Exciting new trail added for Run the Rivers stage two

Exciting new trail added for Run the Rivers stage two

Trail runners heading for Underberg for the Euro Steel Run the Rivers in partnership with FNB on 30 and 31 January 2021 can look forward to the second day starting with brand new trails designed to give the athletes a never before seen view of the Southern Drakensberg.

While the runners uniformly happy with the trails on offer at last year’s event, the Sani Spoors team has mapped out a new start to the final stage that will lead from the overnight stop at Sinister Pool up onto the ridge above the Elgin valley where arguably the best view of the mountains will lead them to the Superbowl trails that take them back into the uMzimkhulu valley for the remainder of the final stage.

“We are continually looking at ways to enhance the enjoyment of the riders and runners, and this new section, which starts with a short climb up to the Cobham Road ridge will use existing eland and cattle paths which we have manicured and will offer a really great view of the Berg,” said Sani Spoors Pierre Horn.

“While we are racing in the mountains, almost all of the first stage has the view of the mountain behind us, and we wanted to create a section where everyone can soak up the view of the Drakensberg. There are lakes below, and you can often see wattle crane there,” said Horn.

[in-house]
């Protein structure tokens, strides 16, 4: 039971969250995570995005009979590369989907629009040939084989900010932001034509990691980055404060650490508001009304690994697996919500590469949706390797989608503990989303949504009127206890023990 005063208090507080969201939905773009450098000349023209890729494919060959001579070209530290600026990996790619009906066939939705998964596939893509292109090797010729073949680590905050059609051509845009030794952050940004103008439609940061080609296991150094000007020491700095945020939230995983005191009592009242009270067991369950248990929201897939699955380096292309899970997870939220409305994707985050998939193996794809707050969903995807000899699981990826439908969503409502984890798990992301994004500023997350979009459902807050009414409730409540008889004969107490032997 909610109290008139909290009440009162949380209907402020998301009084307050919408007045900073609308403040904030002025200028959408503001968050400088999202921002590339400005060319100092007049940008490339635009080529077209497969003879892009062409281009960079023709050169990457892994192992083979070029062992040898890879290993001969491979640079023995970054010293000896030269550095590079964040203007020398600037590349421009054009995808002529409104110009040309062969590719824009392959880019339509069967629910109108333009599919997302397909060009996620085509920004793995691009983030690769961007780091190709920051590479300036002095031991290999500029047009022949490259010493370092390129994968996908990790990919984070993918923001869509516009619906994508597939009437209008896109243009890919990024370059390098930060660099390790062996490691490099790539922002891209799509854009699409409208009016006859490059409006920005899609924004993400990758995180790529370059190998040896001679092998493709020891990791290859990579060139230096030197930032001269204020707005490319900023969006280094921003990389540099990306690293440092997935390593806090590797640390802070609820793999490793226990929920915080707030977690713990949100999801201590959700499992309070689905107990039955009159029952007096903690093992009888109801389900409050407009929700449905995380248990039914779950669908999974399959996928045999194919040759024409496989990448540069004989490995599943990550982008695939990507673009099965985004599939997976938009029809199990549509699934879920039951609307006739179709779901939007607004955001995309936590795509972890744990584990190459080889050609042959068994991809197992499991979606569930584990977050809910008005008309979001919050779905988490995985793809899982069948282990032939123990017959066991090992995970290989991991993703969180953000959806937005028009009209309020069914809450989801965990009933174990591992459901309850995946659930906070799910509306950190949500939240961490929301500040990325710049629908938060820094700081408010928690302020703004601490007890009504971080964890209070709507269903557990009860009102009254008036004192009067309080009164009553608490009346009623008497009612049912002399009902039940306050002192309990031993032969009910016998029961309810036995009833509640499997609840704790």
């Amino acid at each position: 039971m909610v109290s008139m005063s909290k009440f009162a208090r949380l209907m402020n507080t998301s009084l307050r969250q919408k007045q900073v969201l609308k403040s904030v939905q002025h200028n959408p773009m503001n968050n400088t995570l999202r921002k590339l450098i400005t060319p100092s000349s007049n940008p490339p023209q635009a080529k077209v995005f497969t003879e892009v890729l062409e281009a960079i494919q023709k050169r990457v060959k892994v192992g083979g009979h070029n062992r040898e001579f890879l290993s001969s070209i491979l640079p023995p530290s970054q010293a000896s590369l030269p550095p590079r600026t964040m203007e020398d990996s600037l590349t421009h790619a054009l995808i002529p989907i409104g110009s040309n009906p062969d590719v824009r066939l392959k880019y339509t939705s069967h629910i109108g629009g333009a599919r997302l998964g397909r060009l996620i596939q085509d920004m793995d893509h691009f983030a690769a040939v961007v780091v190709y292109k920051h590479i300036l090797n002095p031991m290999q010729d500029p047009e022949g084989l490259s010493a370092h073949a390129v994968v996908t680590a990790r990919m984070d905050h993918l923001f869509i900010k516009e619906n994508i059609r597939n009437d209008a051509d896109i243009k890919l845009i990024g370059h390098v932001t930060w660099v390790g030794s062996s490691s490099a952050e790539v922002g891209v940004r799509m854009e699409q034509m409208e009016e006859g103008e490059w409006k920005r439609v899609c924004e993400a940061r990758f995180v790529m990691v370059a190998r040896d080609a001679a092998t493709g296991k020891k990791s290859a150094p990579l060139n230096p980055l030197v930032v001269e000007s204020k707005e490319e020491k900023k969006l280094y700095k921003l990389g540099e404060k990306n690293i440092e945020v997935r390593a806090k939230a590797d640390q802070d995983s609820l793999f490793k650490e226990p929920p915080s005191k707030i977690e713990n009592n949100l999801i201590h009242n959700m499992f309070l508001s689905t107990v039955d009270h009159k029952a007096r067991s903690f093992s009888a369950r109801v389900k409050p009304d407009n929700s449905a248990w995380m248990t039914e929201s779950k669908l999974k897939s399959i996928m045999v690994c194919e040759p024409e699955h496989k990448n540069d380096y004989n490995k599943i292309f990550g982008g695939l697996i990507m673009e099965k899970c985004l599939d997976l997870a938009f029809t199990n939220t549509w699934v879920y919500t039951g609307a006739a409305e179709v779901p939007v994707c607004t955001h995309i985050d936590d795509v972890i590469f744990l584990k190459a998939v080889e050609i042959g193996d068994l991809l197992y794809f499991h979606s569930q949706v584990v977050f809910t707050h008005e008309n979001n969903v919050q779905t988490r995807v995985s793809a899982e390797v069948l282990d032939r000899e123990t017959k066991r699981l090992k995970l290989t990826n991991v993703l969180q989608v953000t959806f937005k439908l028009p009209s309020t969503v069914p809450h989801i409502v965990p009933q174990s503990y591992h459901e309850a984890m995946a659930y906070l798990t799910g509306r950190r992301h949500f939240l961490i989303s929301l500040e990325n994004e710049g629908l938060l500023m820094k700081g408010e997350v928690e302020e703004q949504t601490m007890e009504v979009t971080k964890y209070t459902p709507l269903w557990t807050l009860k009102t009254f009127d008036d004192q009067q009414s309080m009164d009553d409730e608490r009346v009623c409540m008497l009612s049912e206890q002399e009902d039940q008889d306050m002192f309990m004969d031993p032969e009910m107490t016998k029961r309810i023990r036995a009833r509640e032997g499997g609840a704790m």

As the final stage starts at the overnight stop at the Swartberg Road bridge and no longer at Glencairn, it also eliminates a section of jeep track that took the riders through Petersfield farm last year.

“We really believe that this will add a lot of value to every athlete’s overall experience, and it should be the place where photos are taken to capture the beauty of being part of a race in the Berg,” said Horn.

He pointed out that soon after the race each year the Sani Spoors team gathers all the comments from participants and starts planning ways to enhance and improve the trails on offer for the coming year.

Horn added that riders and runners were already visiting the area to start their training, many using the network of trails at the Sani Spoors to familiarise themselves with the conditions, but added that there were significant sections of the race route that are on private land and are not accessible outside of the race dates.

“We appreciate that people are getting excited and want to use the race trails, but it is very important that they respect the private landowners and do not use paths or trails just because they think it will be part of the race route in January,” said Horn.

“It is a mutual respect that needs to be kept alive, and it will ensure that the relationship with the landowners along the way remains healthy and productive,” he added.

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